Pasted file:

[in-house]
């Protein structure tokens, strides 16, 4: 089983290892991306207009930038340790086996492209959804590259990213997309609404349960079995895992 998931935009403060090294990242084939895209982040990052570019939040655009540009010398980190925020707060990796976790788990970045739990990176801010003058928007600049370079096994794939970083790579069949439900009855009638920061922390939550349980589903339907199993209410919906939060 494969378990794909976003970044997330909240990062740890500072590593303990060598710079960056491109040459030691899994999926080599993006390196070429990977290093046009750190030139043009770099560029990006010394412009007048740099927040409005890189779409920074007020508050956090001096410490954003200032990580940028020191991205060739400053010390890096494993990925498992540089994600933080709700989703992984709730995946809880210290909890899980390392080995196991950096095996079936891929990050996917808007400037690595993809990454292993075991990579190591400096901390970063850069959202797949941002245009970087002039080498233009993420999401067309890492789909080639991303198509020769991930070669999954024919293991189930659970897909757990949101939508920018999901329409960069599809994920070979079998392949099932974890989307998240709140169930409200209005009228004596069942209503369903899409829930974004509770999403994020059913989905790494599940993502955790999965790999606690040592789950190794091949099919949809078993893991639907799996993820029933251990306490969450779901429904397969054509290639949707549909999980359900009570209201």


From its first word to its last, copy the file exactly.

[in-house]
């Protein structure tokens, strides 16, 4: 089983290892991306207009930038340790086996492209959804590259990213997309609404349960079995895992 998931935009403060090294990242084939895209982040990052570019939040655009540009010398980190925020707060990796976790788990970045739990990176801010003058928007600049370079096994794939970083790579069949439900009855009638920061922390939550349980589903339907199993209410919906939060 494969378990794909976003970044997330909240990062740890500072590593303990060598710079960056491109040459030691899994999926080599993006390196070429990977290093046009750190030139043009770099560029990006010394412009007048740099927040409005890189779409920074007020508050956090001096410490954003200032990580940028020191991205060739400053010390890096494993990925498992540089994600933080709700989703992984709730995946809880210290909890899980390392080995196991950096095996079936891929990050996917808007400037690595993809990454292993075991990579190591400096901390970063850069959202797949941002245009970087002039080498233009993420999401067309890492789909080639991303198509020769991930070669999954024919293991189930659970897909757990949101939508920018999901329409960069599809994920070979079998392949099932974890989307998240709140169930409200209005009228004596069942209503369903899409829930974004509770999403994020059913989905790494599940993502955790999965790999606690040592789950190794091949099919949809078993893991639907799996993820029933251990306490969450779901429904397969054509290639949707549909999980359900009570209201």